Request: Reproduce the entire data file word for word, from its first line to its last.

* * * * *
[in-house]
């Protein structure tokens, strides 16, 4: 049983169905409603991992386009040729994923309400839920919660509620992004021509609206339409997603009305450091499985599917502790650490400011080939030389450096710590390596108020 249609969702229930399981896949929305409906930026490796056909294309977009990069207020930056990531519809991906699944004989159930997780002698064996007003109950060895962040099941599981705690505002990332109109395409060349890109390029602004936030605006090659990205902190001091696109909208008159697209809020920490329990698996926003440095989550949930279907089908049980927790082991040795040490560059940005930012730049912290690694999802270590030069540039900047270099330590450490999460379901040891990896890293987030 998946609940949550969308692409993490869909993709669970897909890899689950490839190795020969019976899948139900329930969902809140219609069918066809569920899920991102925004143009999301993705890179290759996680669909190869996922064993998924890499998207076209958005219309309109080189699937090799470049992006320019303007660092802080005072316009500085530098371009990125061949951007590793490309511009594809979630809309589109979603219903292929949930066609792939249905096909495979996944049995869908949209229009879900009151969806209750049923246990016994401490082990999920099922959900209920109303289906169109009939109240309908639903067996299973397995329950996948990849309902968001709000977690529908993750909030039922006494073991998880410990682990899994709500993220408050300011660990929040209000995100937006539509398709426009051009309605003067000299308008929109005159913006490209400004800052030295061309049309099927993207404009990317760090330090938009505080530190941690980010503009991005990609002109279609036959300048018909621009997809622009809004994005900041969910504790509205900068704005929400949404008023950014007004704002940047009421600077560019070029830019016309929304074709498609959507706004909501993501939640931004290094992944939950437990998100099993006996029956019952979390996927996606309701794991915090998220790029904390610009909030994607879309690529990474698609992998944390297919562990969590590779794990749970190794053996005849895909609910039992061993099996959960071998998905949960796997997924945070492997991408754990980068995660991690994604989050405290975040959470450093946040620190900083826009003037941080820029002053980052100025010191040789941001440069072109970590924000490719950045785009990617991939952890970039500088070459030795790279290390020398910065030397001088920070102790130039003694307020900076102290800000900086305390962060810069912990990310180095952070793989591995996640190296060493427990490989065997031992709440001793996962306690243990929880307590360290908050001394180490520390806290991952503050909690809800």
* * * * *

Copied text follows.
[in-house]
């Protein structure tokens, strides 16, 4: 049983169905409603991992386009040729994923309400839920919660509620992004021509609206339409997603009305450091499985599917502790650490400011080939030389450096710590390596108020 249609969702229930399981896949929305409906930026490796056909294309977009990069207020930056990531519809991906699944004989159930997780002698064996007003109950060895962040099941599981705690505002990332109109395409060349890109390029602004936030605006090659990205902190001091696109909208008159697209809020920490329990698996926003440095989550949930279907089908049980927790082991040795040490560059940005930012730049912290690694999802270590030069540039900047270099330590450490999460379901040891990896890293987030 998946609940949550969308692409993490869909993709669970897909890899689950490839190795020969019976899948139900329930969902809140219609069918066809569920899920991102925004143009999301993705890179290759996680669909190869996922064993998924890499998207076209958005219309309109080189699937090799470049992006320019303007660092802080005072316009500085530098371009990125061949951007590793490309511009594809979630809309589109979603219903292929949930066609792939249905096909495979996944049995869908949209229009879900009151969806209750049923246990016994401490082990999920099922959900209920109303289906169109009939109240309908639903067996299973397995329950996948990849309902968001709000977690529908993750909030039922006494073991998880410990682990899994709500993220408050300011660990929040209000995100937006539509398709426009051009309605003067000299308008929109005159913006490209400004800052030295061309049309099927993207404009990317760090330090938009505080530190941690980010503009991005990609002109279609036959300048018909621009997809622009809004994005900041969910504790509205900068704005929400949404008023950014007004704002940047009421600077560019070029830019016309929304074709498609959507706004909501993501939640931004290094992944939950437990998100099993006996029956019952979390996927996606309701794991915090998220790029904390610009909030994607879309690529990474698609992998944390297919562990969590590779794990749970190794053996005849895909609910039992061993099996959960071998998905949960796997997924945070492997991408754990980068995660991690994604989050405290975040959470450093946040620190900083826009003037941080820029002053980052100025010191040789941001440069072109970590924000490719950045785009990617991939952890970039500088070459030795790279290390020398910065030397001088920070102790130039003694307020900076102290800000900086305390962060810069912990990310180095952070793989591995996640190296060493427990490989065997031992709440001793996962306690243990929880307590360290908050001394180490520390806290991952503050909690809800």